WASHINGTON (CN) – Ethanol plants get a “pass” on air pollution rules.
The Environmental Protection Agency will not reconsider last year’s rule to exclude ethanol production facilities from classification as “chemical process plants” under the “major pollution emitting facility definition” if the facility produces ethanol by natural fermentation.
The EPA’s findings on the environmental consequences of the ethanol exception were slipped into the rule at the last minute and are “arbitrary, capricious, an abuse of discretion” and “unlawful”, writes John Walke of the Natural Resources Defense Council in July’s request for reconsideration.
“Despite taking no position on the environmental effects of the rule at the proposal stage,” the petition states, “the Agency makes an environmental finding in the preamble to the Final Rule and devotes several pages in the Federal Register publication to justify this finding” all without the opportunity for public comment essential to the normal rulemaking procedure.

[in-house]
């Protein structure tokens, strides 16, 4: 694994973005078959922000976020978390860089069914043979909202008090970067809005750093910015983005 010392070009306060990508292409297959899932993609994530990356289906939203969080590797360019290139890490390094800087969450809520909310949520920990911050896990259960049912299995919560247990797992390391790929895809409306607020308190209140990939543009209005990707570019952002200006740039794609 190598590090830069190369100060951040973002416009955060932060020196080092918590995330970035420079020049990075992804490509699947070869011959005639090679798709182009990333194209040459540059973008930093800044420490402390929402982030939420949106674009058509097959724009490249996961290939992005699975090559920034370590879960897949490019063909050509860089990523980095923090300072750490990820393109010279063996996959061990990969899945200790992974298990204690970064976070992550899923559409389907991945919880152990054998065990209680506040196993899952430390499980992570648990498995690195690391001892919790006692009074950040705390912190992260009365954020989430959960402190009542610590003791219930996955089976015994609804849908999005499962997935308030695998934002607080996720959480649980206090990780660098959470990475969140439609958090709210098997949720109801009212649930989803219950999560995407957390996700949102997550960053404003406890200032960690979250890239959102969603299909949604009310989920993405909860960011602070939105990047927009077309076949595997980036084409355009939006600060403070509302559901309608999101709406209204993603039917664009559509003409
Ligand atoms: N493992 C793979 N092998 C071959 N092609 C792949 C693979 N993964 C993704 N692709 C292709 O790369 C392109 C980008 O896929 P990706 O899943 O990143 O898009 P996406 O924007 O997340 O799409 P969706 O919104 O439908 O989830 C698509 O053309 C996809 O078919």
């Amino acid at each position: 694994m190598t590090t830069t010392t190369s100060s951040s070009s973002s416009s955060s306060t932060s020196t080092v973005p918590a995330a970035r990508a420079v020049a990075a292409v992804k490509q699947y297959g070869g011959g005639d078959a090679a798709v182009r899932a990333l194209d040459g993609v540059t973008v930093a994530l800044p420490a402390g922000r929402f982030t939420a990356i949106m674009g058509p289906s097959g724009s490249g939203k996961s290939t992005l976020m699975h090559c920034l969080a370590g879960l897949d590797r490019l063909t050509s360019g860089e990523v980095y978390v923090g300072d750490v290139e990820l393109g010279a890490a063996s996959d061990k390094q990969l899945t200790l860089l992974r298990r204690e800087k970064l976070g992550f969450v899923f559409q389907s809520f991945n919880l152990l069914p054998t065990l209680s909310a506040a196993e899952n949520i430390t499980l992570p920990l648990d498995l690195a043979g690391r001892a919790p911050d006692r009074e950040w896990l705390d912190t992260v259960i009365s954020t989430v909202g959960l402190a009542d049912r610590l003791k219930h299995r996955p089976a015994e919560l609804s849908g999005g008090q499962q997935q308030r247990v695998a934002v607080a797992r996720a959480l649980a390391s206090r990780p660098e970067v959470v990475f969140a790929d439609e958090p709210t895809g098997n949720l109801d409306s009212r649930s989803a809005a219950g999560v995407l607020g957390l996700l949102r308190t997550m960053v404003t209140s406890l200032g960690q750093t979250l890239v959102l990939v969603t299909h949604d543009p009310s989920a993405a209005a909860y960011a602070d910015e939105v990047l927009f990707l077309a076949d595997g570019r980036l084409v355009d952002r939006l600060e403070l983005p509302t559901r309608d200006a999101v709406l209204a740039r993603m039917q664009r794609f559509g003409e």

The EPA’s exempting ethanol plants from controlling emissions and its finding that the rule is “not likely to result in significant net environmental harm” is based on the EPA’s “prediction” that the rule will allow the industry to build larger, more efficient plants in the future that will discharge fewer emissions per gallon of ethanol produced, the request continues.
The EPA’s response to the petition states that its finding regarding lack of environmental harm was a natural outgrowth of issues brought up at the proposal and public comment stages of the rule, and that the NRDC has “not established” that the EPA’s “evaluation and characterization of the environmental effects was of central relevance to the outcome of the rule or that any objection to the rule based on its environmental impacts could not have been raised during the comment period.”